Situating software can also make it easy to deploy and use. I created an experimental location based review service called Gaslamp, situated in downtown San Diego. The physical boundaries meant that location could be found easily, using street crossings: the context of San Diego was implied. As well as being easy to use and easy to design, I managed to code it in under 2 days, mainly because I didn’t have to deal with larger context such as the whole of the US, or the world.
More services will be used at a sociable level. This means authentication can be carried out via human communication rather than more technical breakable solutions. Monitoring of the public Internet means that much activity will move to smaller hidden networks (or hinternets, defined by Jo Walsh, Simon Wistow and Simon Batistoni on the (void) mailing list – a place outside the “controlled web”, the back alleys and the dark, unregulated bits of the Internet). With wi-fi, these can be created in seconds, and have physical understandable bounds (at least with 802.11b). File sharing will be carried out in pubs and bars, with the transaction agreed over a pint rather than the anonymity of the Internet. We’re back to the sneakernets of the 80s and early 90s.
As shown, people have always appropriated place for their own ends. Digital places will be no different. People will hack, bend, shape and destroy service to meet their own ends, not those of the creators. A few examples – wi-fi SSID, a technical hook that lets computers see each other via wi-fi, has been used by people in a space to communicate. I saw this happen at a conference called DIS (which definitely falls into the idea of a situation), where several people could not figure out the correct SSID to get Internet access. This is the conversation I saw:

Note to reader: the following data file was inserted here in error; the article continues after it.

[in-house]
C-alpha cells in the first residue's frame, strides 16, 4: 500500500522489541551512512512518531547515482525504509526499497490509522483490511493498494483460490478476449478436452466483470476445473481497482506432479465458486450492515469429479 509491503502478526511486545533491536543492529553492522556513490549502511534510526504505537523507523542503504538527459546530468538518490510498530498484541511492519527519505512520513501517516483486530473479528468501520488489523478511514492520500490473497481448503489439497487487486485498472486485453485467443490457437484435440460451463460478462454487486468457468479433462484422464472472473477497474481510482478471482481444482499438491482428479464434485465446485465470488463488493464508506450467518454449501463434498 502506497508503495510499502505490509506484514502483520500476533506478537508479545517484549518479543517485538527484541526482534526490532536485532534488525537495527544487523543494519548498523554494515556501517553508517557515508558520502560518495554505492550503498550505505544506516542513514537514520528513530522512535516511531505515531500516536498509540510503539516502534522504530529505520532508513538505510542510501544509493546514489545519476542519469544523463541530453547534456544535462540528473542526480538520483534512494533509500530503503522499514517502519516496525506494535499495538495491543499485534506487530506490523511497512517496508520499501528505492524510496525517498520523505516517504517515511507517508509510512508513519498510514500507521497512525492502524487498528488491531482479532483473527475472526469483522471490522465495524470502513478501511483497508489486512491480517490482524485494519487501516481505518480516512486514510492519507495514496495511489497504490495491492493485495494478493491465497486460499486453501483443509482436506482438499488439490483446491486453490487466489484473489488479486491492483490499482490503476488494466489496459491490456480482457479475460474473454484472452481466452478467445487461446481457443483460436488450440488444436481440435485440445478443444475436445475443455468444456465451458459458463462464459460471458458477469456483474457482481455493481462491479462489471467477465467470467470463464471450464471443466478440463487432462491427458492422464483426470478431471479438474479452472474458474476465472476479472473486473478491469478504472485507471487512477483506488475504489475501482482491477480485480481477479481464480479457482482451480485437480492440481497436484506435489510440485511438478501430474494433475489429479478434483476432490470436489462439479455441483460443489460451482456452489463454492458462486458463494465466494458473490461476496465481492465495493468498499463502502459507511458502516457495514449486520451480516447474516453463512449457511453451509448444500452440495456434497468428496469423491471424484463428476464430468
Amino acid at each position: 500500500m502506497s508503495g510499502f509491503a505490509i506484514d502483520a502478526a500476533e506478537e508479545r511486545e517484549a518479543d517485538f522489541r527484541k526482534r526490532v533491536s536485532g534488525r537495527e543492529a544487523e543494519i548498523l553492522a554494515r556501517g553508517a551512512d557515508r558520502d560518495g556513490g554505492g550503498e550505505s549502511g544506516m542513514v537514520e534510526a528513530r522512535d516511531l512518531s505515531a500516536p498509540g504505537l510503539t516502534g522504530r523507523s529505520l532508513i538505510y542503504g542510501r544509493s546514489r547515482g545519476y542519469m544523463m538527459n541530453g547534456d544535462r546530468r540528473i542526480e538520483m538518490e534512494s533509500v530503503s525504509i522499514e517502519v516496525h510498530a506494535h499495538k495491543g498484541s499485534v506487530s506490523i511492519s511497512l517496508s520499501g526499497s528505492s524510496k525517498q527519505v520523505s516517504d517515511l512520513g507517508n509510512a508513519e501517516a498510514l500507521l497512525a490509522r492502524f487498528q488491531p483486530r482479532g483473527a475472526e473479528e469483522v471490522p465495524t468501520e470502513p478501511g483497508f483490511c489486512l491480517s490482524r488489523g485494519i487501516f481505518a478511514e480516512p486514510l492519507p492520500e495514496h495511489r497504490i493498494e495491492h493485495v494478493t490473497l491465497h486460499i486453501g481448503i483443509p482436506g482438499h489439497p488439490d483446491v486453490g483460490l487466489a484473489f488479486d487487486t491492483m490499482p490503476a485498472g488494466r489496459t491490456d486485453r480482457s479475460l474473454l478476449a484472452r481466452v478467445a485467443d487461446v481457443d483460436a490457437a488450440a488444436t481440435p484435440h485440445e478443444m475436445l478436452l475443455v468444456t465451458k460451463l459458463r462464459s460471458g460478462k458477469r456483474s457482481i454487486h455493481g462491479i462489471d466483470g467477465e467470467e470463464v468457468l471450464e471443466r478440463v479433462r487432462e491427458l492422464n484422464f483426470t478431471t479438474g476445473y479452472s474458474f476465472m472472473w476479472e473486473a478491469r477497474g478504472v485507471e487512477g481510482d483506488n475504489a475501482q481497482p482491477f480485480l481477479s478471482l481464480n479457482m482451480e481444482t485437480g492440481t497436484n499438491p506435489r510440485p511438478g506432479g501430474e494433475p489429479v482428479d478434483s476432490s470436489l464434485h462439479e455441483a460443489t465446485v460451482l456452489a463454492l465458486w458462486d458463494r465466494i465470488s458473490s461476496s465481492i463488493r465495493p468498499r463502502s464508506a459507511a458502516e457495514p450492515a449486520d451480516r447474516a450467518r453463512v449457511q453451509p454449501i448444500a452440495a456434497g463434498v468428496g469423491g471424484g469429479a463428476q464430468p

rate DIS so far -1 to 10
8-altogether, cool projects
this is the best talk ever
heh, i sense sarcasm
no sarcasm, this rocks!
actually, this is kindamything
naw DIS is the best conf ever
are you DISpleased?
don't DIS DIS
iamonline... type \"DIS2004\"
create network... \"DIS2004\"
aolIM - pobs09
DIS2004 didnt work
and then it broke up, presumably as they found the proper SSID. This group (2 or 3) had no idea who they were conversing with, but shared a situation (and a need).
Another example of appropriation is the social networking site Orkut. The only way to access Orkut is to be invited by a current member. Well, one invitee was Brazilian, and they invited their friends, and they invited their friends. This would not have been noticed, apart from the fact that many conversations on the service switched from English to Portuguese. When appropriated, some incumbents tried to get the service to mandate English use; they felt their spaces had be appropriated. They failed, and presumably have either left the service and found another, or found a way to coexist.
Situation, more than context, allows us to create truly locative services. Understanding human communication, carried out both off and online, means that these services have real social value, and consequently gain and keep users. These users will start off consuming information, watching how others act and react. Some of these will turn out to be digital exhibitionists, creating content and becoming the soul of the service. Appropriation or change will happen, and it is up to the core users, not the owners, as to how the systems react.
email: chris is at anti-mega.com